Ask the millions of Jane Austen fans commemorating the bicentenary of her death today and they’ll tell you: Jane has a way of taking you there.
Researchers at Michigan State University agree. Using MRI scans of readers’ brains as they enjoyed Pride and Prejudice, the neuroscientists thought they’d find activation in brain tissue associated with attention. Instead, they found Jane’s writing activated “areas of the brain more commonly associated with movement and touch”. In other words, Jane’s writing has a way of making the brain believe it’s experiencing rather than reading.
It confirms Nanna’s theory – and she’s sure there’s a book in it – that Austen was a closet yogi. There are books on Jane Austen about her links to … almost everything. Jane Austen and politics. Jane Austen and education. Jane Austen and the military. Jane Austen and money. There are dozens of modern settings for her stories, from Curtis Sittenfeld’s Eligible to the more off-beat Pride and Prejudice and Zombies. In other words, Jane is fair game – she’s out of copyright – and with all the mad adoration openly expressed during her bicentenary this year, there’s a market for her still. Jane’s own books may be available free on the web, but scores of other writers have boarded her bandwagon for royalties. And for the makers of Jane Austen tchotchkies, from tea towels and coffee mugs, to replica turquoise rings and the Marry Mr Darcy Board Game, there’s little legal rigamarole between production line and profit.
So what’s the thesis of Nanna’s book? I will trawl through the six novels to find evidence of just what the Michigan brainiacs have proved: the mindfulness of Jane Austen. The in-the-moment immediacy of her philosophy that demonstrates true yogic discipline. Of course she tried to hide it – a girl in the early 1800s could be known for her cotillion, but not her crow pose; for her reel, but not her revolved triangle. She threw in quotes like this from Persuasion: “none of us want to be in calm waters all our lives”. It’s a clever ruse. Jane’s attempt to throw us off the path of her total devotion to calm waters in her meditation practice. Elsewhere in the novel she comes clean:“an interval of meditation, serious and grateful, was the best corrective of everything dangerous.” See – obvious isn’t it?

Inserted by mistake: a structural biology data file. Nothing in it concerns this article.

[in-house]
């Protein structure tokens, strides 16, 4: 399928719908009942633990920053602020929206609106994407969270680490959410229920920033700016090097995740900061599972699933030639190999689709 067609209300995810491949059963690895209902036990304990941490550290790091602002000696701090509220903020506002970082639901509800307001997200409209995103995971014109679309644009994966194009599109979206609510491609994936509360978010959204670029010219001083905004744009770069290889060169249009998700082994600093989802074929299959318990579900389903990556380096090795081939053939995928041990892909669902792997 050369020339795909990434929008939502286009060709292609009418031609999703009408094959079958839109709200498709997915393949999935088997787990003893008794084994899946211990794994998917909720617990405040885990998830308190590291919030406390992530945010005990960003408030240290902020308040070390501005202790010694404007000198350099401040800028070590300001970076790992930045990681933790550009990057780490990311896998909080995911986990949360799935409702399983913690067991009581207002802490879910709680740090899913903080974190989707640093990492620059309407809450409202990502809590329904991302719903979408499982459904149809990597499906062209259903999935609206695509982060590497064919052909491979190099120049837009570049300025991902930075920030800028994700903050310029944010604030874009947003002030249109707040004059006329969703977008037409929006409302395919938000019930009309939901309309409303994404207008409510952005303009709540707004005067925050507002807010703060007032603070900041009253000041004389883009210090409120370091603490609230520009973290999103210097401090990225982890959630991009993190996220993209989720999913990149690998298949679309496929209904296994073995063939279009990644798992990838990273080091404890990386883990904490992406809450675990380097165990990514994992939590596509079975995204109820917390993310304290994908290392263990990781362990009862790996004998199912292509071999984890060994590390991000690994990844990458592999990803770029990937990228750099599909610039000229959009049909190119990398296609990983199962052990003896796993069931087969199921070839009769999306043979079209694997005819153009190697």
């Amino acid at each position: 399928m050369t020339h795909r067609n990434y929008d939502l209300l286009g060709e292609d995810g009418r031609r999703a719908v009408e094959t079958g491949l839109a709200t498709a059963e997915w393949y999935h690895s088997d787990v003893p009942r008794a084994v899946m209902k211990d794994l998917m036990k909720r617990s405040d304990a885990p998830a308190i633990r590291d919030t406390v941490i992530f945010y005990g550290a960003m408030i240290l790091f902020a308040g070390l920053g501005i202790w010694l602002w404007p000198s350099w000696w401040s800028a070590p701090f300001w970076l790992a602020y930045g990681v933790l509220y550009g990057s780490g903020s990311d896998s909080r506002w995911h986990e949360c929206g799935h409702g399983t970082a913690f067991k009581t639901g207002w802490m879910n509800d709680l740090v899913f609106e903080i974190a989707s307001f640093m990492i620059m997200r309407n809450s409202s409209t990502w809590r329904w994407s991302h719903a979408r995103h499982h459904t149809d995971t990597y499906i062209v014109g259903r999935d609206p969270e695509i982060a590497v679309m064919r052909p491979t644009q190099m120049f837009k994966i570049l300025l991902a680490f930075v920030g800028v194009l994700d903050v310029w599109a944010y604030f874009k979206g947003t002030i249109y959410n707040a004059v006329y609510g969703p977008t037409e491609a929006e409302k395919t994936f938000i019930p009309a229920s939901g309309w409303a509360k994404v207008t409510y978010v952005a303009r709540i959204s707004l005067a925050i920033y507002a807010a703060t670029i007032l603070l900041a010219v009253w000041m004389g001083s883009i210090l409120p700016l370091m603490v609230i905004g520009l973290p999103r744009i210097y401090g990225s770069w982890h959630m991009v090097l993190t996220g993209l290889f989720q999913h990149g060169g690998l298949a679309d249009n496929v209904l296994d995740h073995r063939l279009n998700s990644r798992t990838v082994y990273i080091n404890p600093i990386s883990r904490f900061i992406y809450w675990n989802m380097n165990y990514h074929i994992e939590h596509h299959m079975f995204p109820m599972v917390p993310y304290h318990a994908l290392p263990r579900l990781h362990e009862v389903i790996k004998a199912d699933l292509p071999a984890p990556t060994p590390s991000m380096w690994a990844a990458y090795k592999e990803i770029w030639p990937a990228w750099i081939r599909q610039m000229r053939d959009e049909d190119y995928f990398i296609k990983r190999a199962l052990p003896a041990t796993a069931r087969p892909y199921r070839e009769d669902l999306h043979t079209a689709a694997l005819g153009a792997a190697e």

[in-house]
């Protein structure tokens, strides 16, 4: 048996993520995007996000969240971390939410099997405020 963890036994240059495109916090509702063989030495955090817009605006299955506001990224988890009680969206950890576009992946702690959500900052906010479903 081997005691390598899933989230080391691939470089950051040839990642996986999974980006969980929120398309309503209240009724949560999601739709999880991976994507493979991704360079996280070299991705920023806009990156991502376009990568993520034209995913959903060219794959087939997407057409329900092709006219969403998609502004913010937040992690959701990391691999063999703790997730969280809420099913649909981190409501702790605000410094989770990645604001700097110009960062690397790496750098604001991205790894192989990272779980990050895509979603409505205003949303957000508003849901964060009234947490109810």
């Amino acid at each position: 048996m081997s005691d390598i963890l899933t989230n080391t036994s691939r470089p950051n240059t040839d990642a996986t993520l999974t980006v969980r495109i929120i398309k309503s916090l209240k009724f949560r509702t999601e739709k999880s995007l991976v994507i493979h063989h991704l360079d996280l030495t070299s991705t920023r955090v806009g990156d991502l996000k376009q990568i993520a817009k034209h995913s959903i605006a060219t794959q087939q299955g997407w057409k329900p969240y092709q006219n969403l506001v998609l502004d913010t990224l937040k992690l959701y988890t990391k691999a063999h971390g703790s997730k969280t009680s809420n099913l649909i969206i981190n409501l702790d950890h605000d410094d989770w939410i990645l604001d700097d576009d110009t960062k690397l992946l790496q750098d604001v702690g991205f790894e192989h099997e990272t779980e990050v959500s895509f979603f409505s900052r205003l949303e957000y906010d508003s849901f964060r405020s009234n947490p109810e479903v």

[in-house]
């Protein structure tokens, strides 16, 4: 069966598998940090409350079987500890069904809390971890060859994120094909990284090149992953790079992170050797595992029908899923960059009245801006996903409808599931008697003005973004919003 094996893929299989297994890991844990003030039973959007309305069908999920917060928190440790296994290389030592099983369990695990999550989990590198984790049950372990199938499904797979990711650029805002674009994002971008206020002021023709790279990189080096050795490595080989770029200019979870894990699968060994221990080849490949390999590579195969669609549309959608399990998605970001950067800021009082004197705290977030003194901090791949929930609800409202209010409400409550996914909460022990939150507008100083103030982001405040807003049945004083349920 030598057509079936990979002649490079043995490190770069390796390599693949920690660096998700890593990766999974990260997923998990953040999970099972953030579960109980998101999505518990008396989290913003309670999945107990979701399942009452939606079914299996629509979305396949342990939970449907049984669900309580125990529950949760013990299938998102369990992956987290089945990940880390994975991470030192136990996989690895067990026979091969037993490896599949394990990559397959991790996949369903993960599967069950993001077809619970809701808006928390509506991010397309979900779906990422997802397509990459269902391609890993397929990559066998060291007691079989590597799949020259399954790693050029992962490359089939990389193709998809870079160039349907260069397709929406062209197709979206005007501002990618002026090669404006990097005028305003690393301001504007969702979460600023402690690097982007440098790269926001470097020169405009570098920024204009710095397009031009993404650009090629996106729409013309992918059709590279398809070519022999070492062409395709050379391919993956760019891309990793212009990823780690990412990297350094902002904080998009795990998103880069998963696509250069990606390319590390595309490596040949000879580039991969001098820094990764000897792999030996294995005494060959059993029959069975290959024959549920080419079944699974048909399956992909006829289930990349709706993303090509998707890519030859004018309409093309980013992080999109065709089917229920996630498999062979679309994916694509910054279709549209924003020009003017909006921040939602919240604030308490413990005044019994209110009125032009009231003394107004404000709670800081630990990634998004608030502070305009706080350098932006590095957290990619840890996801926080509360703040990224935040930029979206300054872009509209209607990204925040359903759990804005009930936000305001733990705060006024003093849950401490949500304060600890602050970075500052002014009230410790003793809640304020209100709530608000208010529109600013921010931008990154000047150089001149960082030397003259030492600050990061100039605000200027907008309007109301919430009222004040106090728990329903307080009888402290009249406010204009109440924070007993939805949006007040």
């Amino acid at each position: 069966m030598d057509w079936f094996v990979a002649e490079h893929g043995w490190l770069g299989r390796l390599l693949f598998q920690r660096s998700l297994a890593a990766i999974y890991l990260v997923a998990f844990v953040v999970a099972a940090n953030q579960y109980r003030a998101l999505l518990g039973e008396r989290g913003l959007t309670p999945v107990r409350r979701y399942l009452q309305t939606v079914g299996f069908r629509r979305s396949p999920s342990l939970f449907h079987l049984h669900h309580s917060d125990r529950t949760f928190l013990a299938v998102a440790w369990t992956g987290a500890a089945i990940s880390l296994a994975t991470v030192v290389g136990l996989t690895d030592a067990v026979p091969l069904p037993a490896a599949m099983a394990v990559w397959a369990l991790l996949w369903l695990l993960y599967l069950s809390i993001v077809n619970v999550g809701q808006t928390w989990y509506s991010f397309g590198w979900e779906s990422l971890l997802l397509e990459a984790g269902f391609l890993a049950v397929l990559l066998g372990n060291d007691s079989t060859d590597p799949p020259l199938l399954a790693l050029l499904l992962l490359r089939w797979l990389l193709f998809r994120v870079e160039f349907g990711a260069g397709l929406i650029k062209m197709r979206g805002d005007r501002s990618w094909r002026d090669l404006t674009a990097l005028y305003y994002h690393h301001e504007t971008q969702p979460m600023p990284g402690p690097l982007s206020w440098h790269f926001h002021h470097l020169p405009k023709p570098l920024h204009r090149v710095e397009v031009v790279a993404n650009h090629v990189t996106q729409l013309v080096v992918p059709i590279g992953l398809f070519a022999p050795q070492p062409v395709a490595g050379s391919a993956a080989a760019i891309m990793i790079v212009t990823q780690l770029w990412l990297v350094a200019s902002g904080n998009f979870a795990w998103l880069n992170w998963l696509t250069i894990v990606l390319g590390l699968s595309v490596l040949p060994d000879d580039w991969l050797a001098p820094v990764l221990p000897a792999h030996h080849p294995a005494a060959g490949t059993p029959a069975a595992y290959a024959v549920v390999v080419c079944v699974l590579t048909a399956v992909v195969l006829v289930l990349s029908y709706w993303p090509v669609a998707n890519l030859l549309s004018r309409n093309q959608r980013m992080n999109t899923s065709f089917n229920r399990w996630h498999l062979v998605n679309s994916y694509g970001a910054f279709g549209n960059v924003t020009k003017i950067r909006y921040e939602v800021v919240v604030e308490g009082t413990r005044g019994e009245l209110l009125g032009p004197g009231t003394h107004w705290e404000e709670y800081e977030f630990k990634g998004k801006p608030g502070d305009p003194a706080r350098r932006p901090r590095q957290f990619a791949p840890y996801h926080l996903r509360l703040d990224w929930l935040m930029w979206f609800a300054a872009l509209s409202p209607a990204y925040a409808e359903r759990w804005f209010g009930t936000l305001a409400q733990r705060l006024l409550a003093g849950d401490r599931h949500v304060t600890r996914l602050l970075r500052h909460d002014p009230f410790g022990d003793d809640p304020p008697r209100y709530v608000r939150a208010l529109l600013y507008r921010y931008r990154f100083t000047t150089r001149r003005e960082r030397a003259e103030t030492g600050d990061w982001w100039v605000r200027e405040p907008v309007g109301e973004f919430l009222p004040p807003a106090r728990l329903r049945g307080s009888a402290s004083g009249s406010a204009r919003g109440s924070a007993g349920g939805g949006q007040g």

It may not have been possible to do a downward facing dog in crinolines, but the physical practice of asana was only ever a tiny slice of yoga practice – designed to prepare the body for long periods of meditation. And what are Jane’s girls ‘condemned’ to do for hours every day? Sit in silent meditation! Sometimes with a book or needlework – but always working towards surrender to the Lord, in the symbolic form of a Darcy or Tilney or Wentworth. The novels are not about romance, but the search for enlightenment!
In Mansfield Park she says: “We have all a better guide in ourselves, if we would attend to it, than any other person can be.” An obvious allusion to a key practice in Patanjali’s definition of Kriya Yoga: ishvara pranidhana – attunement to the indwelling wisdom. Her close study of the Bhagavad Gita is evidenced in Sense and Sensibility: “the happiness of the Dashwoods, was such – so great – as promised them all the satisfaction of a sleepless night”. A clever play on Krishna’s teaching that exhilaration and misery are equally disturbing to the soul, as he exhorts Arjuna to be: “alike in success and defeat, for yoga is perfect evenness of mind.” II, 47. It’s all there in the texts, camouflaged as thinly as a titled matron at a masked ball.
So, if there’s a market for Sense and Sensibility and Sea Monsters, surely Pride and Prejudice and Prana must be in with a chance?